Geometric Phase Integrals and Irrationality Tests

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Let F(x) be an analytical, real valued function defined on a compact domain B ⊂ R. We prove that the problem of establishing the irrationality of F(x) evaluated at x0 ∈ B can be stated with respect to the convergence of the phase of a suitable integral I(h), defined on an open, bounded domain, for h that goes to infinity. This is derived as a consequence of a similar equivalence, that establishes the existence of isolated solutions of systems equations of analytical functions on compact real domains in Rp, if and only if the phase of a suitable “geometric” complex phase integral I(h) converges for h → ∞. We finally highlight how the method can be easily adapted to be relevant for the study of the existence of rational or integer points on curves in bounded domains, and we sketch some potential theoretical developments of the method.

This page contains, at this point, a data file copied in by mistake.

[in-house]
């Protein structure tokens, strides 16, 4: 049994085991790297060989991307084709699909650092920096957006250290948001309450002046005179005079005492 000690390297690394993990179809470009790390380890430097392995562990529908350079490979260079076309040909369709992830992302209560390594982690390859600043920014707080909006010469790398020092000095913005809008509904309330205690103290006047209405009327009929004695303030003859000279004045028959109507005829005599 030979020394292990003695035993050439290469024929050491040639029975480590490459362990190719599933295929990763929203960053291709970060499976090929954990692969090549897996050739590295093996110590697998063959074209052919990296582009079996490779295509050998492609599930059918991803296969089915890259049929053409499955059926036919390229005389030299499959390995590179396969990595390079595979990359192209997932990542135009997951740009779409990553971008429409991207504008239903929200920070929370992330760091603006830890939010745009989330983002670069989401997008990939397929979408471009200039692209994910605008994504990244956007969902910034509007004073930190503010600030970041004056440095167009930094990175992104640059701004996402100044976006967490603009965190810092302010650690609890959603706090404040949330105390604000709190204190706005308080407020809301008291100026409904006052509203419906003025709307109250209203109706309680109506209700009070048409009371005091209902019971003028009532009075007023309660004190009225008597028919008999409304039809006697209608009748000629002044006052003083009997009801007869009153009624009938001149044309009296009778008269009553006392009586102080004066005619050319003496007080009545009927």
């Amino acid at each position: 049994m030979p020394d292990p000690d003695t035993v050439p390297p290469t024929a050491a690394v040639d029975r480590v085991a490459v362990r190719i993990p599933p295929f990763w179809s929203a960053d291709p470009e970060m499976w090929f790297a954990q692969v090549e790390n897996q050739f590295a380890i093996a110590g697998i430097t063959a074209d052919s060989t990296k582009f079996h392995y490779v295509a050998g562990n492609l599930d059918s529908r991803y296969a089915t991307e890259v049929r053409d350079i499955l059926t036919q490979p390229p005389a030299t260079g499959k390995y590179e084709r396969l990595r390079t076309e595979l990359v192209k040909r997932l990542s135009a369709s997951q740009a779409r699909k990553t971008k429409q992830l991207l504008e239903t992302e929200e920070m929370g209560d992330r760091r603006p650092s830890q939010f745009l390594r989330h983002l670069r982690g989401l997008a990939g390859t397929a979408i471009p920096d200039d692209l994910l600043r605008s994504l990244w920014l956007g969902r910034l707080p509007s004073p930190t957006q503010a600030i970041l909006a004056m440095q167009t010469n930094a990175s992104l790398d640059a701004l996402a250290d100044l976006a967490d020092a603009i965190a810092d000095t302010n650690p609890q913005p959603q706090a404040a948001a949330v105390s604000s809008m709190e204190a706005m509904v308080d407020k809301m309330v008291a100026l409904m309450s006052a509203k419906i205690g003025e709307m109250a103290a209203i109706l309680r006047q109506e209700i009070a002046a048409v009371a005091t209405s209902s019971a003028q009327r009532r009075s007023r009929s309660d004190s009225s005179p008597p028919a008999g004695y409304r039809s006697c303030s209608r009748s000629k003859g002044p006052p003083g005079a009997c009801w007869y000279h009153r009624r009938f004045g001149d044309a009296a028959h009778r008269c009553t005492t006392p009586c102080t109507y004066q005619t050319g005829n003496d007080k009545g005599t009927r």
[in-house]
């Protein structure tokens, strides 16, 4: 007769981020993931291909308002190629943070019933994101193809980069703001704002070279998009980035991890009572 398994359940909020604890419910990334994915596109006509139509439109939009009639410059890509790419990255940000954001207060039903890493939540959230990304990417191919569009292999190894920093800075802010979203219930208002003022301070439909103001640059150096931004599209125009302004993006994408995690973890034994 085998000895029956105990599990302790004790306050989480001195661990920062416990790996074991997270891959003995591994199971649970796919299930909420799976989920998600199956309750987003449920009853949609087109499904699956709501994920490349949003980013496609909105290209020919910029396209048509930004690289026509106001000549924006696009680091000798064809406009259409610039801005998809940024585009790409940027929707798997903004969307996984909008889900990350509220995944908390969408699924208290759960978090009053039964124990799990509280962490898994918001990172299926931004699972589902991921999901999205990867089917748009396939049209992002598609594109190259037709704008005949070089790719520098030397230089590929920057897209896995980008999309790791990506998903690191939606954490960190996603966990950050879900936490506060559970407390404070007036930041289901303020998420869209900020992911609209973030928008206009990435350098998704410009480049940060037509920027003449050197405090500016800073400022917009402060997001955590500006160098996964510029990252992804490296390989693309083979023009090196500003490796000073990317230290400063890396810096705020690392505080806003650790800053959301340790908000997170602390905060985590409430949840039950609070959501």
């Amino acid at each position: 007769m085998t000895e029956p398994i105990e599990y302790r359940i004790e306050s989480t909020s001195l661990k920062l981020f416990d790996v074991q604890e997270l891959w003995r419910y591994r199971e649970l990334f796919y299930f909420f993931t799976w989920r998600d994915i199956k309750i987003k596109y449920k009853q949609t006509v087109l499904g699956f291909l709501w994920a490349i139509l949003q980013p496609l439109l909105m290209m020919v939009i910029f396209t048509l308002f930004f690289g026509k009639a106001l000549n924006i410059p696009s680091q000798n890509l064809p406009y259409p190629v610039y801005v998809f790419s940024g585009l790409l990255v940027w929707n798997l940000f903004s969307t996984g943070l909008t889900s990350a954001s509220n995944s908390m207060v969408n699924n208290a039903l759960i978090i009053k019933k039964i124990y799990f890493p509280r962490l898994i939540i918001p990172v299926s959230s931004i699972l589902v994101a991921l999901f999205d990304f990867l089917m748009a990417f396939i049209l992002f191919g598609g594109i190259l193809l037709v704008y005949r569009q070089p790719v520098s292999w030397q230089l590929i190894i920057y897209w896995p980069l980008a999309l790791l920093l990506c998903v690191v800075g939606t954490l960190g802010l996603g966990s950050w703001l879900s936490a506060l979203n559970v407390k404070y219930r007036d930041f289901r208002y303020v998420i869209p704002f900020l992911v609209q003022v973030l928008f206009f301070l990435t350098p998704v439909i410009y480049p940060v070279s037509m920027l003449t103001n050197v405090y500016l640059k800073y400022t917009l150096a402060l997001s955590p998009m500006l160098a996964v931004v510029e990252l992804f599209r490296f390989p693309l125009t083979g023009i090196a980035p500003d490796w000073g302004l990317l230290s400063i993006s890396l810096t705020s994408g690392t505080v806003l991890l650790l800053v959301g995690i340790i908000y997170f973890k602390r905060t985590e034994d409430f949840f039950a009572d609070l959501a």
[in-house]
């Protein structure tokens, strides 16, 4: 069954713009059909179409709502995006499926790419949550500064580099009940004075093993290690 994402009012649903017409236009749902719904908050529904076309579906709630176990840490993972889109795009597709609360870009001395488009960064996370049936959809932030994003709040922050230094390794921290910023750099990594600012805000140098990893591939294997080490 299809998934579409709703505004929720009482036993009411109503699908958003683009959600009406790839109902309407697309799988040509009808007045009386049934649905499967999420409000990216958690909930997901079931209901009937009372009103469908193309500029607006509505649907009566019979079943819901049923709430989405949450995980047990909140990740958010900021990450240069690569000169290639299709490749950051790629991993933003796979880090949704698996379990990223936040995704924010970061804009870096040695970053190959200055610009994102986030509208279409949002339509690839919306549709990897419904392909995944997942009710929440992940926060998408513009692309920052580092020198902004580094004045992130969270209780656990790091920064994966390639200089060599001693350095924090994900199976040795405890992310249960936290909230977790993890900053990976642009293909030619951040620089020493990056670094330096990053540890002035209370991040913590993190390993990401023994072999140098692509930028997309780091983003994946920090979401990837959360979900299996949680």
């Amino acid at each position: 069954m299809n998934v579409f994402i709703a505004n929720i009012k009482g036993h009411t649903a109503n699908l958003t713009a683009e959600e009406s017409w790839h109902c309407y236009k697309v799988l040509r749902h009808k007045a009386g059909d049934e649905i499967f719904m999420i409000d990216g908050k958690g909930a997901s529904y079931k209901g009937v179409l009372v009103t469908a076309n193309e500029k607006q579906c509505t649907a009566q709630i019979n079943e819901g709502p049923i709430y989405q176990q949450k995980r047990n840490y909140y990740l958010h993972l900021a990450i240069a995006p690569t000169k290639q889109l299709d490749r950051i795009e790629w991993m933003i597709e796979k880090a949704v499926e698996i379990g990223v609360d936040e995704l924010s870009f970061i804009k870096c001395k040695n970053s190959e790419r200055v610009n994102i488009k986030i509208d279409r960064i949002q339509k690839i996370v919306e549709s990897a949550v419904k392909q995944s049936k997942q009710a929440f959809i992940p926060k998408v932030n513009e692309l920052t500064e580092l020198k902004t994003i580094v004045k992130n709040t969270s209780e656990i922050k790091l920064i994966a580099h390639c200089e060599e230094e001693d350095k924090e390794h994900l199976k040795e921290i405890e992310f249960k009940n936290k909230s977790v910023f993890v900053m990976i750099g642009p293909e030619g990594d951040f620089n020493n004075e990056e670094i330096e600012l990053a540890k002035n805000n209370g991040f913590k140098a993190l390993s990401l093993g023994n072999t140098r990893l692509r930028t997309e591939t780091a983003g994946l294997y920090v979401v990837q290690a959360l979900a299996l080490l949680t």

This is the pre-print of an article that will be published at a later date. This version has not yet undergone peer review and may differ from the final, published version.